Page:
The U.S. abides by its own definition, which he said was the intentional infliction of severe mental or physical suffering.

....He declined to comment on alleged interrogation techniques at Guantanamo, such as water boarding, during which the victim believes he is about to drown, or the use of dogs to intimidate prisoners.

"If we went around this room, people would have different definitions of what constitutes torture, depending on the circumstances," he said.

Now the Newsday story left it out, but Bloomberg's styling of the same speech included this little gem:

Gonzales said that the definition of torture under which U.S. forces operate referred to the "the intentional infliction of severe, and I emphasize severe, pain or suffering.

So how severe is severe?  Who knows.  It's a pretty safe bet that the interrogator has a somewhat different take on severity than the person being interrogated.  A very large branch of a very large tree fell on my shoulder during a  recent wind storm.  Hurt like hell.  Was the pain "severe?"  Would it be okay for U.S. interrogators to drop tree limbs on my shoulder every 15 minutes?  If you are brought to the edge of drowning repeatedly, are you in "severe pain?"  Are we talking only about physical pain?  I assume so, because (a) there's no way in hell you can quantify psychological pain; (b) psychological "distress" may or may not be the same thing as "pain"; and  (c) it's probably a given that prisoners being subjected to "not quite severe pain" by hostile interrogators are experiencing severe psychological "distress."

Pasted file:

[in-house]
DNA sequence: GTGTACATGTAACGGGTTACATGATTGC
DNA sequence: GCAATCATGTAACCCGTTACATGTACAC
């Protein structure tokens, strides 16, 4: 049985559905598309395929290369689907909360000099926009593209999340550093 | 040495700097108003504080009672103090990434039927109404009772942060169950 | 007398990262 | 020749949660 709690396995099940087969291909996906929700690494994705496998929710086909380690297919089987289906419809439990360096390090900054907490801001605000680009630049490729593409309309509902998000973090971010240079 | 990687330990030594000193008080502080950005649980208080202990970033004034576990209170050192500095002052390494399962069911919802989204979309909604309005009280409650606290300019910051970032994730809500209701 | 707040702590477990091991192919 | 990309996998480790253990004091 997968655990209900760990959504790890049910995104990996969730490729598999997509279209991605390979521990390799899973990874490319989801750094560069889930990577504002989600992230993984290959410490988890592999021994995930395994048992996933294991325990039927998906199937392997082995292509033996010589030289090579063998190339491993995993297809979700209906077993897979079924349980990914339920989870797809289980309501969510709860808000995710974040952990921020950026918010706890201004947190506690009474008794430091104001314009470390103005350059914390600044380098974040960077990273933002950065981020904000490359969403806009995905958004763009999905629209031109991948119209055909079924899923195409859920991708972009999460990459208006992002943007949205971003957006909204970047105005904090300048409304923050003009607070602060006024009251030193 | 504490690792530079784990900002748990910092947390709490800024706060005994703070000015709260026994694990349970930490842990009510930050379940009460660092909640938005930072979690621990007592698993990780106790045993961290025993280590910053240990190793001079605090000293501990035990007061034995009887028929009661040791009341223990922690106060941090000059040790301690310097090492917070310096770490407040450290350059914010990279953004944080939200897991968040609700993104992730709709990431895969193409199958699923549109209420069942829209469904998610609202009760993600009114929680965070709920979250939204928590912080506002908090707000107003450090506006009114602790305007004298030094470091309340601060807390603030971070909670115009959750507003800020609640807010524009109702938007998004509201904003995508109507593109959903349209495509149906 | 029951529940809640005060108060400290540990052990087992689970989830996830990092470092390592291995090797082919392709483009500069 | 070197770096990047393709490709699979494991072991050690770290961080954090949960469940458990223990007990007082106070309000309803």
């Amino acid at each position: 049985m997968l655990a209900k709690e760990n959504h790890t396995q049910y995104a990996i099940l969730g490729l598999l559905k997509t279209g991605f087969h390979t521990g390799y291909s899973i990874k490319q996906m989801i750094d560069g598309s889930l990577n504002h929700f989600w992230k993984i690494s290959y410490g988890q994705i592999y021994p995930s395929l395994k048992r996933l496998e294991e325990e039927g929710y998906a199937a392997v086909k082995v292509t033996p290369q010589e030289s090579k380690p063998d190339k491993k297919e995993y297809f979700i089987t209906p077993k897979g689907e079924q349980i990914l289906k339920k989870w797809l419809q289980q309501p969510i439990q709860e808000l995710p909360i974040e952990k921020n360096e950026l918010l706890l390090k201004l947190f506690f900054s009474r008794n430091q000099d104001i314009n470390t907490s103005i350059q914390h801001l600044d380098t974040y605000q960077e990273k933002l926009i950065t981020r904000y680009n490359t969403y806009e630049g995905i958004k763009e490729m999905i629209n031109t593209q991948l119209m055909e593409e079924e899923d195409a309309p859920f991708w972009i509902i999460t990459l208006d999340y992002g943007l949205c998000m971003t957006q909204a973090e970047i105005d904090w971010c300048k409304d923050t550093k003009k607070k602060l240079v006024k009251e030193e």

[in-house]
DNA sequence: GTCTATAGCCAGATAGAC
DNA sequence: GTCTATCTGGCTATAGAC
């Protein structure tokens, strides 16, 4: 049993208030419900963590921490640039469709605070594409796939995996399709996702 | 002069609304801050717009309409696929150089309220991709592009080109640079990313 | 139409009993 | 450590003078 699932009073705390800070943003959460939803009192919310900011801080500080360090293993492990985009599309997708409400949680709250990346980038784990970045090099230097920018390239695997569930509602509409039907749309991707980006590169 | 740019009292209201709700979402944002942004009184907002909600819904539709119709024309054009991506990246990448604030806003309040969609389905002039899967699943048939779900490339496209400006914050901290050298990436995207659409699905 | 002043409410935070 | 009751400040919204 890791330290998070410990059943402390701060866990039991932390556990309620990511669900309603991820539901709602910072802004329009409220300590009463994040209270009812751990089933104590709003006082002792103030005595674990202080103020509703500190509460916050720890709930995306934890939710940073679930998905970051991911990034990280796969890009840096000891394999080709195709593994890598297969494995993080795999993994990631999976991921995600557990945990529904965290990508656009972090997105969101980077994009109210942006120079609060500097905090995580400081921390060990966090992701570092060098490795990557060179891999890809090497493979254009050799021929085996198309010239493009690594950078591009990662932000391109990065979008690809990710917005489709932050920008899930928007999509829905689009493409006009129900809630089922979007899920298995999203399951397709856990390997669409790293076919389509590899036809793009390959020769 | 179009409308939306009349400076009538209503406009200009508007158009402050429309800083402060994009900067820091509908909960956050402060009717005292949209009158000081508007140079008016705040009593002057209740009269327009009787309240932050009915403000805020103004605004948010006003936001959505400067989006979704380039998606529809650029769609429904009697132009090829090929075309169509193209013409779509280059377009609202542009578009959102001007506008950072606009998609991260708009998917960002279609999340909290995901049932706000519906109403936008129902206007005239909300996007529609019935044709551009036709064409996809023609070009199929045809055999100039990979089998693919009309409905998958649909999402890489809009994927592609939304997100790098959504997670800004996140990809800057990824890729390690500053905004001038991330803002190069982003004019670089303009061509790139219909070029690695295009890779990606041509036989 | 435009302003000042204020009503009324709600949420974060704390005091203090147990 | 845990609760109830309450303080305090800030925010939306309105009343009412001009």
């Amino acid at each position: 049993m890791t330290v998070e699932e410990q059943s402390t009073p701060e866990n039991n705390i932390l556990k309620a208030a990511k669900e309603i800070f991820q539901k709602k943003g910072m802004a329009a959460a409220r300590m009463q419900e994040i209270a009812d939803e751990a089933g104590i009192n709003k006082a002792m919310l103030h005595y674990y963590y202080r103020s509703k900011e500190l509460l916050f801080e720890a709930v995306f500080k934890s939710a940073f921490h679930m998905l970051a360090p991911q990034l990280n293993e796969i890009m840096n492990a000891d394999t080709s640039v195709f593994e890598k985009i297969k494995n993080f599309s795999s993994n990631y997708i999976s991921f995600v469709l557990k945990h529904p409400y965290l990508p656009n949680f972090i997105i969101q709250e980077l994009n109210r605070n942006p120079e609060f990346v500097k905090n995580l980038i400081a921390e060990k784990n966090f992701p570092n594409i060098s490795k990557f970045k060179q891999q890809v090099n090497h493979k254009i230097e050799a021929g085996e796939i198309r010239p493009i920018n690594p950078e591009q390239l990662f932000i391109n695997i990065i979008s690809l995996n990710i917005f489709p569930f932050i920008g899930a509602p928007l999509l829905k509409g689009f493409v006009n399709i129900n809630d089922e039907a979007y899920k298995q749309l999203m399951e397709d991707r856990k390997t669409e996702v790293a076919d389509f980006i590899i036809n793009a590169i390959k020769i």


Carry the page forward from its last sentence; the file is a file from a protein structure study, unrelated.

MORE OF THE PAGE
And the slithy one was not yet finished defining himself back into a good guy.  Try this one from Newsday on for semantic size:

...where appropriate the U.S. sought assurances from foreign governments before transporting detainees there, and did not transport anyone "to a country if we believe it more likely than not that the individual would be tortured.

Slithy, indeed.  What makes some cases "appropriate" and others not?  How do you decide if it is "more likely than not?"  What definition of "torture" is used here, ours or the receiving country's?

And this elaboration from Bloomberg: